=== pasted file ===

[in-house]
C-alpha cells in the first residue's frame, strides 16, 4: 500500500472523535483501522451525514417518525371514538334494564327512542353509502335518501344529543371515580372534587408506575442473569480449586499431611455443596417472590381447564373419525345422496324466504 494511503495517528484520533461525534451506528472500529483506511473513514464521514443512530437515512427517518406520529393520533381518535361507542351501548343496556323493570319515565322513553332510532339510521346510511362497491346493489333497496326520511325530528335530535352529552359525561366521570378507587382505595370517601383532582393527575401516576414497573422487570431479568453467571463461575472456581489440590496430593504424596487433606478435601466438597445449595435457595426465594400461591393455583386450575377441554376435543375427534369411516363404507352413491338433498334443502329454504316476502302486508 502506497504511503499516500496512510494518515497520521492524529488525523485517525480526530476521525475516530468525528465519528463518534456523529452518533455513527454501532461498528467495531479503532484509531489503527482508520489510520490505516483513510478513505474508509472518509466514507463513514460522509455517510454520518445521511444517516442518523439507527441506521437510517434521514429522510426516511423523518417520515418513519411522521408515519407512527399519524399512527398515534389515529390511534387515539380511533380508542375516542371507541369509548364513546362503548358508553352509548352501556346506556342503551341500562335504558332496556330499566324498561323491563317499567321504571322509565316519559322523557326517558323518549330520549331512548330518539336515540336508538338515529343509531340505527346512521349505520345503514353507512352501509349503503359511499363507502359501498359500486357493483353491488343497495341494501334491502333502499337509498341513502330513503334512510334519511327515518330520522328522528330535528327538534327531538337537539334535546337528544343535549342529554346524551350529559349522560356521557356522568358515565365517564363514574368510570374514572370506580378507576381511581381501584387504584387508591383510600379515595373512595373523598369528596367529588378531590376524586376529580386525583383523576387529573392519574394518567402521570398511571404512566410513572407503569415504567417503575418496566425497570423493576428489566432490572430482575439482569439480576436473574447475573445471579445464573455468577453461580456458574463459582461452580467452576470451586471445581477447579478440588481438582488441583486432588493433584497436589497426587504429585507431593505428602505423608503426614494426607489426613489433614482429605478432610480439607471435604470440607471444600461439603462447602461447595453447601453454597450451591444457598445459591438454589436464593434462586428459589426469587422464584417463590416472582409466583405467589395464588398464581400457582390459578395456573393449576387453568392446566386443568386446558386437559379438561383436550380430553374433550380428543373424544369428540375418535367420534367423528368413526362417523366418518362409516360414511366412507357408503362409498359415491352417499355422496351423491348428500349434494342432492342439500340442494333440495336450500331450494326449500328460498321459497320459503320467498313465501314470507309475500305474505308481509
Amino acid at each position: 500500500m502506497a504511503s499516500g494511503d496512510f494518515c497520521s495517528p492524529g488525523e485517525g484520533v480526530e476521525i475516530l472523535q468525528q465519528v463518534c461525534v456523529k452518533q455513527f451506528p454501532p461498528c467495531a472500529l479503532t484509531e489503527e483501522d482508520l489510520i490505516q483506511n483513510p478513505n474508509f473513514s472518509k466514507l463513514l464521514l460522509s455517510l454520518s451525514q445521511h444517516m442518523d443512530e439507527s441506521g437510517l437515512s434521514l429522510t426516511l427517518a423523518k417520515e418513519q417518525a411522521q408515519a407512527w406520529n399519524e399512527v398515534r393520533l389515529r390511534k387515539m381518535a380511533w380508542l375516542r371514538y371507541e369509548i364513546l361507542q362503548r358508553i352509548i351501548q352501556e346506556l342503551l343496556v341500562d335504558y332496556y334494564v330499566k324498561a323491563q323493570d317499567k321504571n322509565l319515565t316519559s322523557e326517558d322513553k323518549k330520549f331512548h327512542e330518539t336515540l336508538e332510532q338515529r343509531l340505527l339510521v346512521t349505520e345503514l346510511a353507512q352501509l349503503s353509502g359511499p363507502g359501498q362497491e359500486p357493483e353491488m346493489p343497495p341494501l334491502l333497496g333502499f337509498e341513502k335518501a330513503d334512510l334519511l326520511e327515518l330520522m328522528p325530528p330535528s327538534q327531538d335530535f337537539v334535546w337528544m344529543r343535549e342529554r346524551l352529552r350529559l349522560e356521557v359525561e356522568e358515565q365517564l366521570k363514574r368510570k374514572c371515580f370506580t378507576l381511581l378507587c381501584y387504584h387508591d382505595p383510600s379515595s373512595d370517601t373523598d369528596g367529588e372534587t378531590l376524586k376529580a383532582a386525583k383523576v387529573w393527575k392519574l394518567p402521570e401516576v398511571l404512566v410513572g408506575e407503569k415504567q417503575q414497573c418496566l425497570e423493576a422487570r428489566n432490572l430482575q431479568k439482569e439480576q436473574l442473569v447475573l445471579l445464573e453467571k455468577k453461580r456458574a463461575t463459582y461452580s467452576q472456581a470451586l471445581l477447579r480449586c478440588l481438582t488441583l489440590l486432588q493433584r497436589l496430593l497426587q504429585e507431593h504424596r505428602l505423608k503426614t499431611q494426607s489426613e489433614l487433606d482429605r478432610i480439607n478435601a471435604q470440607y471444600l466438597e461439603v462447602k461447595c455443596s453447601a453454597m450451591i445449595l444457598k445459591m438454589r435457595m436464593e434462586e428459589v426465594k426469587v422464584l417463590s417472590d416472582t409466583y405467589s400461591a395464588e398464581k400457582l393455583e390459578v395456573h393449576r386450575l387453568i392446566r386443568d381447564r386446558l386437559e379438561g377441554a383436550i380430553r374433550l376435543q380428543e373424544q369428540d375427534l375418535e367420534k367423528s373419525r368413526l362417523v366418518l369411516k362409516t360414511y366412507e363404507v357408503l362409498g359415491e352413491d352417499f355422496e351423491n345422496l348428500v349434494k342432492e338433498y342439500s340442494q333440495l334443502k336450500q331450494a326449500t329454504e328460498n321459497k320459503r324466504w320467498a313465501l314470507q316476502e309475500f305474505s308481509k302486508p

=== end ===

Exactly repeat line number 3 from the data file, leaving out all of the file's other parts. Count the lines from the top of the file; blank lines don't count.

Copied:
Amino acid at each position: 500500500m502506497a504511503s499516500g494511503d496512510f494518515c497520521s495517528p492524529g488525523e485517525g484520533v480526530e476521525i475516530l472523535q468525528q465519528v463518534c461525534v456523529k452518533q455513527f451506528p454501532p461498528c467495531a472500529l479503532t484509531e489503527e483501522d482508520l489510520i490505516q483506511n483513510p478513505n474508509f473513514s472518509k466514507l463513514l464521514l460522509s455517510l454520518s451525514q445521511h444517516m442518523d443512530e439507527s441506521g437510517l437515512s434521514l429522510t426516511l427517518a423523518k417520515e418513519q417518525a411522521q408515519a407512527w406520529n399519524e399512527v398515534r393520533l389515529r390511534k387515539m381518535a380511533w380508542l375516542r371514538y371507541e369509548i364513546l361507542q362503548r358508553i352509548i351501548q352501556e346506556l342503551l343496556v341500562d335504558y332496556y334494564v330499566k324498561a323491563q323493570d317499567k321504571n322509565l319515565t316519559s322523557e326517558d322513553k323518549k330520549f331512548h327512542e330518539t336515540l336508538e332510532q338515529r343509531l340505527l339510521v346512521t349505520e345503514l346510511a353507512q352501509l349503503s353509502g359511499p363507502g359501498q362497491e359500486p357493483e353491488m346493489p343497495p341494501l334491502l333497496g333502499f337509498e341513502k335518501a330513503d334512510l334519511l326520511e327515518l330520522m328522528p325530528p330535528s327538534q327531538d335530535f337537539v334535546w337528544m344529543r343535549e342529554r346524551l352529552r350529559l349522560e356521557v359525561e356522568e358515565q365517564l366521570k363514574r368510570k374514572c371515580f370506580t378507576l381511581l378507587c381501584y387504584h387508591d382505595p383510600s379515595s373512595d370517601t373523598d369528596g367529588e372534587t378531590l376524586k376529580a383532582a386525583k383523576v387529573w393527575k392519574l394518567p402521570e401516576v398511571l404512566v410513572g408506575e407503569k415504567q417503575q414497573c418496566l425497570e423493576a422487570r428489566n432490572l430482575q431479568k439482569e439480576q436473574l442473569v447475573l445471579l445464573e453467571k455468577k453461580r456458574a463461575t463459582y461452580s467452576q472456581a470451586l471445581l477447579r480449586c478440588l481438582t488441583l489440590l486432588q493433584r497436589l496430593l497426587q504429585e507431593h504424596r505428602l505423608k503426614t499431611q494426607s489426613e489433614l487433606d482429605r478432610i480439607n478435601a471435604q470440607y471444600l466438597e461439603v462447602k461447595c455443596s453447601a453454597m450451591i445449595l444457598k445459591m438454589r435457595m436464593e434462586e428459589v426465594k426469587v422464584l417463590s417472590d416472582t409466583y405467589s400461591a395464588e398464581k400457582l393455583e390459578v395456573h393449576r386450575l387453568i392446566r386443568d381447564r386446558l386437559e379438561g377441554a383436550i380430553r374433550l376435543q380428543e373424544q369428540d375427534l375418535e367420534k367423528s373419525r368413526l362417523v366418518l369411516k362409516t360414511y366412507e363404507v357408503l362409498g359415491e352413491d352417499f355422496e351423491n345422496l348428500v349434494k342432492e338433498y342439500s340442494q333440495l334443502k336450500q331450494a326449500t329454504e328460498n321459497k320459503r324466504w320467498a313465501l314470507q316476502e309475500f305474505s308481509k302486508p